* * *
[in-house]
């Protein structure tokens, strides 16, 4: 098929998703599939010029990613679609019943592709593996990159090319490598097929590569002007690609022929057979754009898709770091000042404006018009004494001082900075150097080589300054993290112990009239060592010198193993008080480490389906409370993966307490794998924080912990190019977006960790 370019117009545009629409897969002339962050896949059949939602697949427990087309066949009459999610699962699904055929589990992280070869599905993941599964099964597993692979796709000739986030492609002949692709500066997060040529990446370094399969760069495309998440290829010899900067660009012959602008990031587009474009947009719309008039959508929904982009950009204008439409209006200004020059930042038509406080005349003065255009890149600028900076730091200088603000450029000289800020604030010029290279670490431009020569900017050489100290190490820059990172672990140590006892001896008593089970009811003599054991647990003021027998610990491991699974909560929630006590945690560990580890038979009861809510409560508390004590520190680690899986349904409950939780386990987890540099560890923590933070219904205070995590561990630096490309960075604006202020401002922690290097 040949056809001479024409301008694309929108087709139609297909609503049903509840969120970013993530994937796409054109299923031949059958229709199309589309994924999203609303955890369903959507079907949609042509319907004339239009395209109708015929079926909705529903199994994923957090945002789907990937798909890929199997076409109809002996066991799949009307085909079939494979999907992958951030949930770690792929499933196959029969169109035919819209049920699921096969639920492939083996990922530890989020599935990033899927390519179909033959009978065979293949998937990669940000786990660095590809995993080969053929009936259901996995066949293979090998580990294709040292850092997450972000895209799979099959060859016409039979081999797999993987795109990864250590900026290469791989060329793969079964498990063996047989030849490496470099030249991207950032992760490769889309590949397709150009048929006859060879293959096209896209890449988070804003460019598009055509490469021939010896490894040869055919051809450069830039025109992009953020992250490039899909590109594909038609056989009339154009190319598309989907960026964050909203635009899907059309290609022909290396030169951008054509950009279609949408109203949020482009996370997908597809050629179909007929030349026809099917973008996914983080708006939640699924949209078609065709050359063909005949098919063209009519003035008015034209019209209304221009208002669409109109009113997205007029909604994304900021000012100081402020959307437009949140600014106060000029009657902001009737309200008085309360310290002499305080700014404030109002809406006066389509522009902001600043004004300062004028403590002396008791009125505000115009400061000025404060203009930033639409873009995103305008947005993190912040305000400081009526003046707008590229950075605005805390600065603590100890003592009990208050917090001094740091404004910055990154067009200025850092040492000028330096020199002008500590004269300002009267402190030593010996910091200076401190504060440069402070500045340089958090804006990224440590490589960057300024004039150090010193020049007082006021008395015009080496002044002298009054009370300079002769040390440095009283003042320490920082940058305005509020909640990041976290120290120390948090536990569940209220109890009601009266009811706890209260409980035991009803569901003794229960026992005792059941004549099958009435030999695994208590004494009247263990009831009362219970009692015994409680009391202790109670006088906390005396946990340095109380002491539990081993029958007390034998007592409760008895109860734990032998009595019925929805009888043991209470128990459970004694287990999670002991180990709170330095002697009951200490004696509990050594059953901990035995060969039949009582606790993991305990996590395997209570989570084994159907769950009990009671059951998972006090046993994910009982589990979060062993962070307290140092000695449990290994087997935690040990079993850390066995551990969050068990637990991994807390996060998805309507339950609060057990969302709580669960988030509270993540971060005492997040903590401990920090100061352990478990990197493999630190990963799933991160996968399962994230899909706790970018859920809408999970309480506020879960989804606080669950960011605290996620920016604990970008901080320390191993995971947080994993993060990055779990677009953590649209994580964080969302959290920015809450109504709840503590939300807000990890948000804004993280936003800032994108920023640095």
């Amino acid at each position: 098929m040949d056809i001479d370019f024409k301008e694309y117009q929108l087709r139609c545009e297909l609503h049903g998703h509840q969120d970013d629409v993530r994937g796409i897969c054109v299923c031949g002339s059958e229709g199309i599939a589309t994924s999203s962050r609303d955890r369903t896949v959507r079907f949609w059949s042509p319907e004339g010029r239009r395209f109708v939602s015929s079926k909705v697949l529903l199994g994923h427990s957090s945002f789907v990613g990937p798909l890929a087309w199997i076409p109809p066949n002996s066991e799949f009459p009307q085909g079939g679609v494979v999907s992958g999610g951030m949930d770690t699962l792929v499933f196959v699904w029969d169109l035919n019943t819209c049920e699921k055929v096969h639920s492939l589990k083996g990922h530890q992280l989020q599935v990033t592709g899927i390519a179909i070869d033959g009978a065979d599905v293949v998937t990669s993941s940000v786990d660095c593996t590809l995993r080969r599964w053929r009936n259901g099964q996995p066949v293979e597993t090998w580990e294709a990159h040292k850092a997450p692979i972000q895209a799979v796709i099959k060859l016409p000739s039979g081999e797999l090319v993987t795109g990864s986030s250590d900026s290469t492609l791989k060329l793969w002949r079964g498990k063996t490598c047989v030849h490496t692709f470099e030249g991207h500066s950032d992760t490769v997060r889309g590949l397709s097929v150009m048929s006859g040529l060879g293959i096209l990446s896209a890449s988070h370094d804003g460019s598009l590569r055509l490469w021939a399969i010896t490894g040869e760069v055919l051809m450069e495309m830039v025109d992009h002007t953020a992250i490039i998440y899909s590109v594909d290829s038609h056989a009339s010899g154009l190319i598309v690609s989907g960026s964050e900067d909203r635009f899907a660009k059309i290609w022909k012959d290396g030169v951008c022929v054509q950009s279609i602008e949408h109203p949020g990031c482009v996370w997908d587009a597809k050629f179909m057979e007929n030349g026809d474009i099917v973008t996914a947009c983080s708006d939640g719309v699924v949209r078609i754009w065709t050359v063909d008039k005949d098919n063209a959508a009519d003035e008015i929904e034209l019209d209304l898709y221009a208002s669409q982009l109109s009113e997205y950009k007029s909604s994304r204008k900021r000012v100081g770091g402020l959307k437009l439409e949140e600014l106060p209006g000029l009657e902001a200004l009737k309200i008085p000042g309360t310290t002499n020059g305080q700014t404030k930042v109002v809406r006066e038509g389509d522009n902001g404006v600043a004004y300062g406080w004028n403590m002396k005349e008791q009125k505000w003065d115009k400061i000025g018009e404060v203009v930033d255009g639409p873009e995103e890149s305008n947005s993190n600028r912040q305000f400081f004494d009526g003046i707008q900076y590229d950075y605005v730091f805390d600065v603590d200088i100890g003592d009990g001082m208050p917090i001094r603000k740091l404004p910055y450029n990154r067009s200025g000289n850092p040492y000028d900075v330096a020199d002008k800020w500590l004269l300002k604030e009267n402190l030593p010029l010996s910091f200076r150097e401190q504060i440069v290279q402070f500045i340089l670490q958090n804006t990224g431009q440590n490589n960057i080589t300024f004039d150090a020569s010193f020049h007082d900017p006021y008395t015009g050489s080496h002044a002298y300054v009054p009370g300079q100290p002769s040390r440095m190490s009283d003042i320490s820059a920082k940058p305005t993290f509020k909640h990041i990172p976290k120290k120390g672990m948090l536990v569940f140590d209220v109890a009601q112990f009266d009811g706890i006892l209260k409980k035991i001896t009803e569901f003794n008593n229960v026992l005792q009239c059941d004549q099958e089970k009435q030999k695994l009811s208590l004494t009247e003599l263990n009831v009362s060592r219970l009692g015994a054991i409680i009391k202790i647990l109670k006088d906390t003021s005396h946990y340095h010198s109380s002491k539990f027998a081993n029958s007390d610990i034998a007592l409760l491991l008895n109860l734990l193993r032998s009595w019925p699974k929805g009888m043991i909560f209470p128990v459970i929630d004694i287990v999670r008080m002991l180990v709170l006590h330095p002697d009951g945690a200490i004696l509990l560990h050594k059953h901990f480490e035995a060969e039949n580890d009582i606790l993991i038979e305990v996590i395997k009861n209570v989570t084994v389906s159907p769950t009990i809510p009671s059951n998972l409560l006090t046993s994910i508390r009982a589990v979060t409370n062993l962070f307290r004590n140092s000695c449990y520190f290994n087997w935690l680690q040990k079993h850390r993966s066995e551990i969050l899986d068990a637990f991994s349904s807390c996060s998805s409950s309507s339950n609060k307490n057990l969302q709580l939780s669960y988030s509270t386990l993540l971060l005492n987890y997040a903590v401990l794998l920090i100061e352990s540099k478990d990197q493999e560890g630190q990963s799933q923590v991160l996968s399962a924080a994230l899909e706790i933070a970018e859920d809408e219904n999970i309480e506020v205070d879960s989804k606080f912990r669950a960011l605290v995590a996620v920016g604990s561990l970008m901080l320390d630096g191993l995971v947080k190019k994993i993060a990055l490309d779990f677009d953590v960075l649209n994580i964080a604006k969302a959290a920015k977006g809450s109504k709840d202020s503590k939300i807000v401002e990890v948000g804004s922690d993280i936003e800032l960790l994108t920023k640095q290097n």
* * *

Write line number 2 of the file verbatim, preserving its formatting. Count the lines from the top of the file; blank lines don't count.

């Protein structure tokens, strides 16, 4: 098929998703599939010029990613679609019943592709593996990159090319490598097929590569002007690609022929057979754009898709770091000042404006018009004494001082900075150097080589300054993290112990009239060592010198193993008080480490389906409370993966307490794998924080912990190019977006960790 370019117009545009629409897969002339962050896949059949939602697949427990087309066949009459999610699962699904055929589990992280070869599905993941599964099964597993692979796709000739986030492609002949692709500066997060040529990446370094399969760069495309998440290829010899900067660009012959602008990031587009474009947009719309008039959508929904982009950009204008439409209006200004020059930042038509406080005349003065255009890149600028900076730091200088603000450029000289800020604030010029290279670490431009020569900017050489100290190490820059990172672990140590006892001896008593089970009811003599054991647990003021027998610990491991699974909560929630006590945690560990580890038979009861809510409560508390004590520190680690899986349904409950939780386990987890540099560890923590933070219904205070995590561990630096490309960075604006202020401002922690290097 040949056809001479024409301008694309929108087709139609297909609503049903509840969120970013993530994937796409054109299923031949059958229709199309589309994924999203609303955890369903959507079907949609042509319907004339239009395209109708015929079926909705529903199994994923957090945002789907990937798909890929199997076409109809002996066991799949009307085909079939494979999907992958951030949930770690792929499933196959029969169109035919819209049920699921096969639920492939083996990922530890989020599935990033899927390519179909033959009978065979293949998937990669940000786990660095590809995993080969053929009936259901996995066949293979090998580990294709040292850092997450972000895209799979099959060859016409039979081999797999993987795109990864250590900026290469791989060329793969079964498990063996047989030849490496470099030249991207950032992760490769889309590949397709150009048929006859060879293959096209896209890449988070804003460019598009055509490469021939010896490894040869055919051809450069830039025109992009953020992250490039899909590109594909038609056989009339154009190319598309989907960026964050909203635009899907059309290609022909290396030169951008054509950009279609949408109203949020482009996370997908597809050629179909007929030349026809099917973008996914983080708006939640699924949209078609065709050359063909005949098919063209009519003035008015034209019209209304221009208002669409109109009113997205007029909604994304900021000012100081402020959307437009949140600014106060000029009657902001009737309200008085309360310290002499305080700014404030109002809406006066389509522009902001600043004004300062004028403590002396008791009125505000115009400061000025404060203009930033639409873009995103305008947005993190912040305000400081009526003046707008590229950075605005805390600065603590100890003592009990208050917090001094740091404004910055990154067009200025850092040492000028330096020199002008500590004269300002009267402190030593010996910091200076401190504060440069402070500045340089958090804006990224440590490589960057300024004039150090010193020049007082006021008395015009080496002044002298009054009370300079002769040390440095009283003042320490920082940058305005509020909640990041976290120290120390948090536990569940209220109890009601009266009811706890209260409980035991009803569901003794229960026992005792059941004549099958009435030999695994208590004494009247263990009831009362219970009692015994409680009391202790109670006088906390005396946990340095109380002491539990081993029958007390034998007592409760008895109860734990032998009595019925929805009888043991209470128990459970004694287990999670002991180990709170330095002697009951200490004696509990050594059953901990035995060969039949009582606790993991305990996590395997209570989570084994159907769950009990009671059951998972006090046993994910009982589990979060062993962070307290140092000695449990290994087997935690040990079993850390066995551990969050068990637990991994807390996060998805309507339950609060057990969302709580669960988030509270993540971060005492997040903590401990920090100061352990478990990197493999630190990963799933991160996968399962994230899909706790970018859920809408999970309480506020879960989804606080669950960011605290996620920016604990970008901080320390191993995971947080994993993060990055779990677009953590649209994580964080969302959290920015809450109504709840503590939300807000990890948000804004993280936003800032994108920023640095």